Effective defibrillation in pigs using interleaved and common phase sequential biphasic shocks.
Previous studies have shown that low internal defibrillation thresholds (DFTs) can be attained by using two pairs of electrodes and combining biphasic shocks with sequential timing. The purpose of this two-part study was to test the defibrillation efficacy of two new shock sequences, an interleaved biphasic, and a common phase sequential biphasic, that utilized two pairs of electrodes and were developed from the concept of sequential biphasic shocks. In the first part, defibrillation catheters were placed in the right ventricle and the superior vena cava of six anesthetized pigs. A small patch electrode was placed on the LV apex through a subxiphoid incision and a cutaneous patch was placed on the left thorax. The mean DFT energies for the interleaved biphasic (5.2 +/- 0.4 J) and the common phase sequential biphasic waveforms (5.4 +/- 0.4 J) were substantially less (P < 0.0001) than those for either the sequential monophasic (10.6 +/- 1.0 J) or single biphasic waveforms (9.0 +/- 1.0 J). In the second study, which used nine anesthetized pigs, the importance of phase reversal was demonstrated by the finding that the DFT energy of a common phase sequential biphasic shock (6.2 +/- 0.4 J) was much less than a common phase sequential monophasic shock (17.9 +/- 1.3 J, P < 0.0001); furthermore, the average DFT for four common phase sequential biphasic configurations (5.7 +/- 0.2 J) was much less than for a configuration that was similar except that current flow was not reversed in one phase so that no biphasic effect was present (19.7 +/- 1.2 J). The efficacy of common phase sequential biphasics was comparable to that of sequential biphasics. The effectiveness of sequential biphasics, interleaved biphasics, and common phase sequential biphasics is possibly due to two mechanisms: (A) an increase in the potential gradient during a later phase in regions that were low during the first phase, and (B) the exposure of most of the myocardium to a biphasic shock that reduces the minimum extracellular potential gradient needed to defibrillate.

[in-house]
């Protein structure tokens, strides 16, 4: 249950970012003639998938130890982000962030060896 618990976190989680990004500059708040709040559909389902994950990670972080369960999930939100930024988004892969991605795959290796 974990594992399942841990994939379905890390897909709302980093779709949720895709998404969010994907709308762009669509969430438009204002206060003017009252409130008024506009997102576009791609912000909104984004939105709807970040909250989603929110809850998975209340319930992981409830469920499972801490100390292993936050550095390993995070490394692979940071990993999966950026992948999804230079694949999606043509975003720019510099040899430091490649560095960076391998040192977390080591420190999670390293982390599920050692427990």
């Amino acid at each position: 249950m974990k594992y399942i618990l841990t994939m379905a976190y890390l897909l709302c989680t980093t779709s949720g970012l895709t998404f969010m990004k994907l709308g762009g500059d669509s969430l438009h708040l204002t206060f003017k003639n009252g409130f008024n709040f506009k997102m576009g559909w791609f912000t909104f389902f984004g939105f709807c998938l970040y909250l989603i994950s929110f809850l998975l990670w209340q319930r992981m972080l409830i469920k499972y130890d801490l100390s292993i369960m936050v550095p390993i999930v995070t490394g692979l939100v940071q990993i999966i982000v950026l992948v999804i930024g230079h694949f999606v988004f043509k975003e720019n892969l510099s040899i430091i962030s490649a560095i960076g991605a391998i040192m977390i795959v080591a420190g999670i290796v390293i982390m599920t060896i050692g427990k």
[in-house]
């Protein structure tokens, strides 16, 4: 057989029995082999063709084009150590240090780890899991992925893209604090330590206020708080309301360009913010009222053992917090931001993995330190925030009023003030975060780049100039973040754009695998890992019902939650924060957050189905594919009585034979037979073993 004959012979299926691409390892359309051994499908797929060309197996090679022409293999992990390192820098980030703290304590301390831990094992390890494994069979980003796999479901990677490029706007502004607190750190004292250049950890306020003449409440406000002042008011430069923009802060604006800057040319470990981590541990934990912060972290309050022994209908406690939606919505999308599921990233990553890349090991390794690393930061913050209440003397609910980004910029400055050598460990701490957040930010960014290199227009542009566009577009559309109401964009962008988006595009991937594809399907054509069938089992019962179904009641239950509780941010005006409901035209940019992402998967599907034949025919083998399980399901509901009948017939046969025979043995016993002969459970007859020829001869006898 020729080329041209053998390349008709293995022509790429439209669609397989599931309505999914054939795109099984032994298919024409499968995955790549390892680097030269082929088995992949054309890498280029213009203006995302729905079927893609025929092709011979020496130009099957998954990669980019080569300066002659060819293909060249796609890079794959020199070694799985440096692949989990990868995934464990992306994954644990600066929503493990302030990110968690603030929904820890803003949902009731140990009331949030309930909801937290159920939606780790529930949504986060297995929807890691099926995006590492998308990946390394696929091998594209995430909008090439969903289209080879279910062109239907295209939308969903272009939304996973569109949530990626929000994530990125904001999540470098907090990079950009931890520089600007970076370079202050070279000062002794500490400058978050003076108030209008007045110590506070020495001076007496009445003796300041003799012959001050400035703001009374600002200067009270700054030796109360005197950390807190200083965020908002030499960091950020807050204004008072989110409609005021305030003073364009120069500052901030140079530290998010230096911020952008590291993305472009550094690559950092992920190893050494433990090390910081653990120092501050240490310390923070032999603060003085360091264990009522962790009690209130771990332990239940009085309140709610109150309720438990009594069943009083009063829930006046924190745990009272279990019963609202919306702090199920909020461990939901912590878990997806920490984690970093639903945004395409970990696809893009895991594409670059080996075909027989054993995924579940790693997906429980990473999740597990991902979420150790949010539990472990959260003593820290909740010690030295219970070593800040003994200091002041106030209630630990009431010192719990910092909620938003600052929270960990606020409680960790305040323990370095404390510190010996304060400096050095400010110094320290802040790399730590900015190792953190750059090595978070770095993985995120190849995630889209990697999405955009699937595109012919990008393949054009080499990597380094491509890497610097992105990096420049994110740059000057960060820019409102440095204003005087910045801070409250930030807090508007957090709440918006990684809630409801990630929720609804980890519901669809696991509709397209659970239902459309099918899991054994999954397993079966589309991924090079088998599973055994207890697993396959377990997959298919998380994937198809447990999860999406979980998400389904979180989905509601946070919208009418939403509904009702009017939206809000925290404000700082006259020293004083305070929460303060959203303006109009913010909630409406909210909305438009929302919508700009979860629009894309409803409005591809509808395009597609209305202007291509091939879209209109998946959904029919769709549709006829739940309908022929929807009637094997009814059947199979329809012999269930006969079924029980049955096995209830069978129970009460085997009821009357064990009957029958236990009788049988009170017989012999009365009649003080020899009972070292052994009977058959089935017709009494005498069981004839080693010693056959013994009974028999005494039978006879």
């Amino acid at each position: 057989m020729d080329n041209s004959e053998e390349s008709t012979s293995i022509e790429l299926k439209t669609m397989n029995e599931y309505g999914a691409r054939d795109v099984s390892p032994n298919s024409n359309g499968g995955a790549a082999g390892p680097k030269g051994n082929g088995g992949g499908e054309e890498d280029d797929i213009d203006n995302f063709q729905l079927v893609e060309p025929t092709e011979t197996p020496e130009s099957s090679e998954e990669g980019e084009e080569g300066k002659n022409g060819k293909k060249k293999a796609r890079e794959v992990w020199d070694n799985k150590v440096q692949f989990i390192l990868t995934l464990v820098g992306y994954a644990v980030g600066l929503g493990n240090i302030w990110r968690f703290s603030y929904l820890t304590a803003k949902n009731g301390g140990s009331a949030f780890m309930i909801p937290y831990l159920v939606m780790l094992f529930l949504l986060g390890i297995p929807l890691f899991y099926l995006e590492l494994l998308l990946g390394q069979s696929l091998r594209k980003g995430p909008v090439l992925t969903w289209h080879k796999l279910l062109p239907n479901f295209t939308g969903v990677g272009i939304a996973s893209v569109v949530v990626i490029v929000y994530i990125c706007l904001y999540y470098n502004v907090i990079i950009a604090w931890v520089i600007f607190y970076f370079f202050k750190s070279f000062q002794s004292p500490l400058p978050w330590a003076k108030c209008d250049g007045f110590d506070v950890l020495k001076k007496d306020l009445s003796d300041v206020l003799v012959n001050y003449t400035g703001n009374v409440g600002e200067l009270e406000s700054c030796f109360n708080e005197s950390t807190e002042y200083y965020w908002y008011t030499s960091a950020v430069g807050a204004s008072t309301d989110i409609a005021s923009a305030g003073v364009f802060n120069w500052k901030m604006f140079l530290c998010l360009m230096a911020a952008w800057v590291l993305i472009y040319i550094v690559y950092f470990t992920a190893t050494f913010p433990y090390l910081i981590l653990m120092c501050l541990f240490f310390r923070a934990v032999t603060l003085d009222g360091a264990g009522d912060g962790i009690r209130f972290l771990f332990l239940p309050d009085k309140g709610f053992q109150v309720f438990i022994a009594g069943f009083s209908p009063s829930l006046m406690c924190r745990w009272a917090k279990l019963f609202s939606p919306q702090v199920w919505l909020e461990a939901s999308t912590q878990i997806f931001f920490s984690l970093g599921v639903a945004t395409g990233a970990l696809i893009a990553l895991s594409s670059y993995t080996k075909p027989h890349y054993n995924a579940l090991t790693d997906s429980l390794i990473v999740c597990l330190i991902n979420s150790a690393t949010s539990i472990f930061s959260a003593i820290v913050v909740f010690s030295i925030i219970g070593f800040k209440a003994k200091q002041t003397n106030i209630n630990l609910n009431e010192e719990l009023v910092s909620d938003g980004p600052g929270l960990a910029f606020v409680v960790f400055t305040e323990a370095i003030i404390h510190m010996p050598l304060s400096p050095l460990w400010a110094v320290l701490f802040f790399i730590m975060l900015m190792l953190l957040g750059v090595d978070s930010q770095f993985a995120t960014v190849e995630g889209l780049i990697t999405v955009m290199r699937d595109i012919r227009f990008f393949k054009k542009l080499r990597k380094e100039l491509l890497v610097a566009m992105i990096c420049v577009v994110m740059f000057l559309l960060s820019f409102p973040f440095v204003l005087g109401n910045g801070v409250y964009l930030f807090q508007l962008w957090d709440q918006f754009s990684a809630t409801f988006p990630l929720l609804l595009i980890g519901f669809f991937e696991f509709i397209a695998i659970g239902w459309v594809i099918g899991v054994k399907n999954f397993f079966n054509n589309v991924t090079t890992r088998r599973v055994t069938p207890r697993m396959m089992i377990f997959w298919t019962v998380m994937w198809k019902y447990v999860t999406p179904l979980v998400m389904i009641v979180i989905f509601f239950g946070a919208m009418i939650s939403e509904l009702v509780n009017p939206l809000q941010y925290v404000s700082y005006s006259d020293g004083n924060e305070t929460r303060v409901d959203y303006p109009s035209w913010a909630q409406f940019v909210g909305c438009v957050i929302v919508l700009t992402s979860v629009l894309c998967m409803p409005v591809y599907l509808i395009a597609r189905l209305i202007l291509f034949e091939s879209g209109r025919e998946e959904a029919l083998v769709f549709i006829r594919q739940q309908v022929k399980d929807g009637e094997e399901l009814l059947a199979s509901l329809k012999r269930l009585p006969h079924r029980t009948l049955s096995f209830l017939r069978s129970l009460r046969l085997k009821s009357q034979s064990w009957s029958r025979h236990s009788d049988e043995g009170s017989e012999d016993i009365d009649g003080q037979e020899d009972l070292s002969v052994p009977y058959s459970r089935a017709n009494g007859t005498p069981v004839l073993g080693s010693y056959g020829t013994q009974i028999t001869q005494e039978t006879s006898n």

Guse, PA; Rollins, DL; Krassowska, W; Wolf, PD; Smith, WM; Ideker, RE
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